Calendar of Harptos | the Calendar of Faerun

In the world of Faerun, the people commonly use the Harptos Calendar to keep a track of time.

The Basics:

The calendar has twelve
months of thirty days plus a few additional "feast days" often
marking important occasions. The calendar is broken down into four seasons:
Summer, Fall, Winter and Spring. 

The map was made (and named after) a wizard called Harptos of Kaalinth. 

Each month has two names, the Common form (English terminology) and the Chondathan from.

The reason for the Chondathan forms is because Harptos hailed from Kaalinth, a keep on the north coast of Tethyr, which now lies in ruin. And the language spoken in this region is generally Chondathan, while Common is simply the trading tongue.

The months are as follows:


  • Deepwinter
  • Claw of Winter
  • Claw of Sunsets
  • Claw of Storms
  • The Melting
  • The Time of Flowers
  • Summertide
  • Highsun
  • The Fading
  • Leaffall
  • The Rotting
  • The Drawing Down


Chondathan is a common tongue spoken within the Forgotten Realms, specifically West Faerun. 

  • Hammer (HAM-mer) using IPA:  /'hæm.mɜr/ 
  • Alturiak (awl-TUHR-iak) using IPA: /ɔ:l.'tɜ:r.iæk/ 
  • Ches using IPA:  /t͡ʃes/
  • Tarsakh (TOUR-sakh) using IPA:  /'tɑ:r.sæx/ 
  • Mirtul (MUHR-tul) using IPA:  /'mɜr.təl/
  • Kythorn (KAI-thorn) using IPA:  /'kɑɪ.θʊrn/
  • Flamerule (FLEYM-rool) using IPA:  /'flɛɪ 
  • Eleasis (eh-LEE-sis) using IPA:  /ɛ.'lis.ɪs/
  • Eleint (eh-LAYNT) using IPA: /ɛ.'lɛɪnt/
  • Marpenoth (MAR-pen-oth) using IPA:  /'mær.pɛn.ɔð/
  • Uktar (uk-TAR) using IPA: /ʊk.'tær/
  • Nightal (NAI-tal) using IPA:  /'næi.tæl/

The months are as follows:

Using the Calendar

Having a calendar can be useful in keeping a track of the passage of days. 

For example, in Faerun, each month is broken up into three "tendays" - their form of a week. The months are also full of different feast days and holidays that your
characters could potentially participate in. 

Not only is this a fun way to mix-up a "shopping episode" and give your characters interesting and eclectic NPCs they wouldn't necessarily meet outside of a festival. It allows for the world to feel just a little bit more fleshed out and lively. The evening before a big celebration, for example, locals might be spotted setting up candles or flags. There might be a special holiday greeting the locals use as well.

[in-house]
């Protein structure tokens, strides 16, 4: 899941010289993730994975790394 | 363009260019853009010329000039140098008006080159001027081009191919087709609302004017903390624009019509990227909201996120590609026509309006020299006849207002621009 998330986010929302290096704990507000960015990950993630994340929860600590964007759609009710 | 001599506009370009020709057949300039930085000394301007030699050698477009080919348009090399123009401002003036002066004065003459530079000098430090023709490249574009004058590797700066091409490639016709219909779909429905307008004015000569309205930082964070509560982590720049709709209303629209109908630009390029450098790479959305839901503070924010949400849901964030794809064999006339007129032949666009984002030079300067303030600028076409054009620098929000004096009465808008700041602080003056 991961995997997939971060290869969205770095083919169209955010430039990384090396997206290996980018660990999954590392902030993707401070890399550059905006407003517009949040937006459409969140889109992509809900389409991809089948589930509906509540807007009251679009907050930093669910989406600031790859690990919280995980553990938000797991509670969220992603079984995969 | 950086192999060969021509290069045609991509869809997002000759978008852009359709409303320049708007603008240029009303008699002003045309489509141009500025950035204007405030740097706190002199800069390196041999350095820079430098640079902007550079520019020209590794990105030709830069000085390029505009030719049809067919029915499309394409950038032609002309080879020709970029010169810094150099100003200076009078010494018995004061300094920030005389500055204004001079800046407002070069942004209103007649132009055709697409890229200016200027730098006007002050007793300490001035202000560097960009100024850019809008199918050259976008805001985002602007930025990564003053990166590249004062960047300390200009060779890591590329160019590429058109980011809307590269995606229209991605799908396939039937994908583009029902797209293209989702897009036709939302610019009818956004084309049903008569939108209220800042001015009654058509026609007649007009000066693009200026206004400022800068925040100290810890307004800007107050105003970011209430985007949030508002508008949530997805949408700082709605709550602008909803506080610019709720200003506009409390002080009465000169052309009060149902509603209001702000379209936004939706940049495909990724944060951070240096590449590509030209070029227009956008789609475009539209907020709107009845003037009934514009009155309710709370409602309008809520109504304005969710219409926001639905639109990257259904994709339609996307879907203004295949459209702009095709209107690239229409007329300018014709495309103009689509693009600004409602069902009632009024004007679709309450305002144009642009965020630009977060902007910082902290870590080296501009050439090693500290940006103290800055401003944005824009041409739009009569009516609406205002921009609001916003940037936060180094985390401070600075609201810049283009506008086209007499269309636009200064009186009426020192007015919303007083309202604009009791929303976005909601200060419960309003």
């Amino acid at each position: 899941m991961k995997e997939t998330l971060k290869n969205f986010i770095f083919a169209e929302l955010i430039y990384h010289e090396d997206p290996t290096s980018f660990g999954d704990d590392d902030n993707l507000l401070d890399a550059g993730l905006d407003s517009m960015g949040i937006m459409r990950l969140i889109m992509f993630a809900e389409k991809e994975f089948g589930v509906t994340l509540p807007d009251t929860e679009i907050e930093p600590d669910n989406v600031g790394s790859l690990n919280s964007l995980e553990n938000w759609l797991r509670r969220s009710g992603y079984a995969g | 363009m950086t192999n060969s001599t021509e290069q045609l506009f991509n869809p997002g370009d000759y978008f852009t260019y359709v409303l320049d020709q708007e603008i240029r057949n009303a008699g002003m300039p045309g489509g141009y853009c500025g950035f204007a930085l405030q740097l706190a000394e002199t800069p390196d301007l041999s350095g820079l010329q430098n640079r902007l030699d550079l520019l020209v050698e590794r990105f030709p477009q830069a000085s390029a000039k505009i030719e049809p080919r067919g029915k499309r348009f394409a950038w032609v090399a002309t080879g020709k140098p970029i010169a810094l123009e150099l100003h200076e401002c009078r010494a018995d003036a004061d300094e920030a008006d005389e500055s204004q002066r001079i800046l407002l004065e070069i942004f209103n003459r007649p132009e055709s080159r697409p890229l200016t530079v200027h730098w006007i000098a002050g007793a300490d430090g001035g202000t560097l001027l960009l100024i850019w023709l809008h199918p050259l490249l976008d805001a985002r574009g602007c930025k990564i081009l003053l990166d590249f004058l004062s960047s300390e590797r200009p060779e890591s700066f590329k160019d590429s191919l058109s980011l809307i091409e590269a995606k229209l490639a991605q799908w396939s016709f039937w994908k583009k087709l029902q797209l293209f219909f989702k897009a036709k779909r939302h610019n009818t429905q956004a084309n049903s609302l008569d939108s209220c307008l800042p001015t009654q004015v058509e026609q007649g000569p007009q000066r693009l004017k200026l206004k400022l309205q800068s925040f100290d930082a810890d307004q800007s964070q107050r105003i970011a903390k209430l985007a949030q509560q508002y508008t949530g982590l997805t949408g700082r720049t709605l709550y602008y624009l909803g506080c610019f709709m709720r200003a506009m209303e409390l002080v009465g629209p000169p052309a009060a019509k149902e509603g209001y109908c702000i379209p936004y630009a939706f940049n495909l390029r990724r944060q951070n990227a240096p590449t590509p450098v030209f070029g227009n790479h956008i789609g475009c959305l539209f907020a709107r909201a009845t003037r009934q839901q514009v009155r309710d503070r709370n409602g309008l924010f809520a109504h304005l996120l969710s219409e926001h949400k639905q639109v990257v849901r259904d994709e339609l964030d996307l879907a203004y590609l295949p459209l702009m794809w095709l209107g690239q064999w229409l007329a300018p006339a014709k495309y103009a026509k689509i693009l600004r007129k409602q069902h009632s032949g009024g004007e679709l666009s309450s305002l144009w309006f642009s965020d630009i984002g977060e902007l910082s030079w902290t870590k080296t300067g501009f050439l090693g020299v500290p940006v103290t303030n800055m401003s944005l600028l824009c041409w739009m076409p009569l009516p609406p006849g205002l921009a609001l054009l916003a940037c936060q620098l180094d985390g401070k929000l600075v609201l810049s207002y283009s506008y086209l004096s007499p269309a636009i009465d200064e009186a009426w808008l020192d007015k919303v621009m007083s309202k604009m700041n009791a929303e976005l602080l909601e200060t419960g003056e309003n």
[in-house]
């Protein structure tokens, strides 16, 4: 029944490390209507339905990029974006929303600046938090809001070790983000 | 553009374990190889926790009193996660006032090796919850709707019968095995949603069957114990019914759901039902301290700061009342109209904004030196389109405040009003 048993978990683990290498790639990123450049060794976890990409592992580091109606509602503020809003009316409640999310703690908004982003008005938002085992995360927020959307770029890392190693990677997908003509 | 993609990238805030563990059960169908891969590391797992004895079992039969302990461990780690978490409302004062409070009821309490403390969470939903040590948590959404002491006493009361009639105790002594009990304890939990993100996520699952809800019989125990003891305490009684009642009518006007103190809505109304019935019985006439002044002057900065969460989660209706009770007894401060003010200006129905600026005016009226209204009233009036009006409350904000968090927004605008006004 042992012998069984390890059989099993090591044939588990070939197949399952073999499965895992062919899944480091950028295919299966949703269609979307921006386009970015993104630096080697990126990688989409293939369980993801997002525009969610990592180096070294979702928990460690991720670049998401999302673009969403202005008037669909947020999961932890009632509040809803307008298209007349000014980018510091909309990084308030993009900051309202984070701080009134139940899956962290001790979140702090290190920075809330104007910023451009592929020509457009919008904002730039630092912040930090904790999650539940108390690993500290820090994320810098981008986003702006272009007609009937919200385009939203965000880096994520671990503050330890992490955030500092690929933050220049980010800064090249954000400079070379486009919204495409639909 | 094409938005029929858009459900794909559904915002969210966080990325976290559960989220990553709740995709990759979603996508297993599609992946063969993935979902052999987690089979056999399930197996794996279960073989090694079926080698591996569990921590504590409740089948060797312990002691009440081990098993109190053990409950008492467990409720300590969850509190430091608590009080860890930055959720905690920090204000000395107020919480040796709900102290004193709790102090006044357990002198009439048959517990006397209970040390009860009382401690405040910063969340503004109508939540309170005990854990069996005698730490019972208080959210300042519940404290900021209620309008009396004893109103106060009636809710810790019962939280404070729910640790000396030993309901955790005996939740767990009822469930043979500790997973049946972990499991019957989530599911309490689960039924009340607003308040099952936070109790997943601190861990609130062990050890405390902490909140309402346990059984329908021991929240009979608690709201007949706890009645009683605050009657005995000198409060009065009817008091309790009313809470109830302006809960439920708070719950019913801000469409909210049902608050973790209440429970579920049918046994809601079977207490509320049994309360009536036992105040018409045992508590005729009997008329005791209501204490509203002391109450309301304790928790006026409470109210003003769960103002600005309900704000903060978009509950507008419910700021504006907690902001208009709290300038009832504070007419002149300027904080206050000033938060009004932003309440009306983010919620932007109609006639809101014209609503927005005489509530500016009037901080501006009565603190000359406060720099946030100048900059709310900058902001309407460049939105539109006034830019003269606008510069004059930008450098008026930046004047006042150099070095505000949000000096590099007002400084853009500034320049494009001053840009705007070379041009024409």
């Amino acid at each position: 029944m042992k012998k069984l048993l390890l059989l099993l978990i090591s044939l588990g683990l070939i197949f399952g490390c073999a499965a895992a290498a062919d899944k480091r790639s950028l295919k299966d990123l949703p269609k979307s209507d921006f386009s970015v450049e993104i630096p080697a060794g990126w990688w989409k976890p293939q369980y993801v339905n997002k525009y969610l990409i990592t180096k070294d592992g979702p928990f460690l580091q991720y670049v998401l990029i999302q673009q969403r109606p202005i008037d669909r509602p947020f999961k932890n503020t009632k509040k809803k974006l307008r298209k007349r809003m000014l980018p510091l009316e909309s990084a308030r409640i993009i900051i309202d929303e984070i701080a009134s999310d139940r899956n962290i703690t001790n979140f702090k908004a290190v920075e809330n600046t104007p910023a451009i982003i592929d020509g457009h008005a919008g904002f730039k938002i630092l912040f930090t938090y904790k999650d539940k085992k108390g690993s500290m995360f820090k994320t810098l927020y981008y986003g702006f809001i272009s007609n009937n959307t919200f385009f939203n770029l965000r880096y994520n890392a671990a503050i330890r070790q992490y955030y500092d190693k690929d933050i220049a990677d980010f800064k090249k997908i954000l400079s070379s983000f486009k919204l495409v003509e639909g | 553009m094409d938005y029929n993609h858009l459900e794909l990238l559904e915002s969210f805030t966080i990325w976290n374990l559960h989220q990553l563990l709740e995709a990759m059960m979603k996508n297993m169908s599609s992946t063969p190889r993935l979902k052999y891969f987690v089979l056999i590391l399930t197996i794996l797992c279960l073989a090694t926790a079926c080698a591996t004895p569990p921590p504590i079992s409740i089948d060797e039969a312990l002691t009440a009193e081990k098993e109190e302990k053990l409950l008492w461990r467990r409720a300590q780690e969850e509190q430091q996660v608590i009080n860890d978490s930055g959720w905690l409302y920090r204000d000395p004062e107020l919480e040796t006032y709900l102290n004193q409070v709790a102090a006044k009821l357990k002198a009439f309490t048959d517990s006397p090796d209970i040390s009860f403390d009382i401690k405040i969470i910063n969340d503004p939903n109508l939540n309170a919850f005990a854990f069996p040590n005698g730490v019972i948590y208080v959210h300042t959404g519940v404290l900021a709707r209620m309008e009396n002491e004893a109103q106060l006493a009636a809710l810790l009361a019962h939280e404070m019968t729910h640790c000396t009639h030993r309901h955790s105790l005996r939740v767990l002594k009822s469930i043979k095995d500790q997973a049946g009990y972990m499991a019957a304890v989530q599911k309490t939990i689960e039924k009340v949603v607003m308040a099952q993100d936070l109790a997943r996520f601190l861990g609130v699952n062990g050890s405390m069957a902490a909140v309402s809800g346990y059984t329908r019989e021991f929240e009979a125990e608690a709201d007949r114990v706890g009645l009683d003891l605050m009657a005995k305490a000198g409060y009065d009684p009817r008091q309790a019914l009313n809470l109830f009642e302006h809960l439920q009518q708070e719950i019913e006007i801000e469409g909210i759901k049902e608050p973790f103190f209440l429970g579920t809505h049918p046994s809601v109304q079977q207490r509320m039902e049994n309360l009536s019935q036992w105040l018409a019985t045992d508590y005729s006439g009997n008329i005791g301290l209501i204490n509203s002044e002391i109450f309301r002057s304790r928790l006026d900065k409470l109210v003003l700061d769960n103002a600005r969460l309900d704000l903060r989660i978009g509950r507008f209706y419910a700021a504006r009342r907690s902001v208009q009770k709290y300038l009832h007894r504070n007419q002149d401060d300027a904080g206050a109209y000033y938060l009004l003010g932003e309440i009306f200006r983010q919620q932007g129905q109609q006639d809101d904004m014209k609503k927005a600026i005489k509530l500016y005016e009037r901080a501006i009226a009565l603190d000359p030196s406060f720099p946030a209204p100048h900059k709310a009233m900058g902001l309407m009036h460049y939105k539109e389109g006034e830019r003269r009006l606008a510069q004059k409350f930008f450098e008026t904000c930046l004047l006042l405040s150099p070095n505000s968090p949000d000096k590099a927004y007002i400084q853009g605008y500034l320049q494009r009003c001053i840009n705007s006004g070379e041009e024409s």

This calendar is perfect for Game Masters preparing to run an adventure module set in the Sword Coast such as "Waterdeep: Dragon Heist" or "Icewind Dale: Rime of the Frostmaiden".

Bonus! The Elvish Calendar: 

How to say the Calendar Months in Elvish

  • Kae-Auglath "deep winter" (KEI-aug-lath)
  • Velbrin Iauglath, often shortened to: N'iaughlath "claw of winter" (nuh-ee-AUG-lath)
  • Velbrin Iarzu, often shortened to: N'iarzu "claw of sunset" (nuh-ee-AR-zu)
  • Velbrin Iarrna, often shortened to: N'iarrna "claw of storms" (VEL-bri-ARR-nah)
  • Tath Alusuth "the melting"
  • Ilfellath "the time of flowers" (il-fel-lath)
  • Evaellathull "summertide" (ev-AEL-lath-UEL)
  • Alurar "highsun" (al-UR-ar)
  • Tath Vaneth "the fading" (tath VA-neth)
  • Ileldyon "leaffall" (il-EL-dyon)
  • Tath Mhaoth "the rotting" (tath muh-HOWTH)
  • Tath Zuth "the drawing down" (tath ZOOTH)

For the super nerdy- here's how it all breaks down.

Deepwinter | Kae-Auglath

The first aspect of this word is "deep / intense" written: Kae / Kë / Cae. This comes from the term "Es'Caerta", which is officially a: "Deeply Emotional Plea Ending A Prayer". As this is a plea, we know it means something! Here's how it breaks down:

  • es' - a prefix relatived to: es "to prepare" or ēs "to ward", and is used to mark a prayer or faith-based spell
  • kae, keï "deep / intense (emotions)"
  • ir "to draw from water" - related to word for sea "iuma"
  • []ta "we hope to []"

Thus this phrase could be something like: In this prayer, we hope to draw from a well of deep emotion!

For this reason, we can say Kae is the adjective mean "deep or intense (emotions)".

With Elvish, slight changes in stress can alter the meaning of a word. Keauglath, would usually be pronouned "kei-AUG-lath" but that instead it's "KEI-aug-lath". This informs the listener that it's not deep emotions but a deep concept / thing.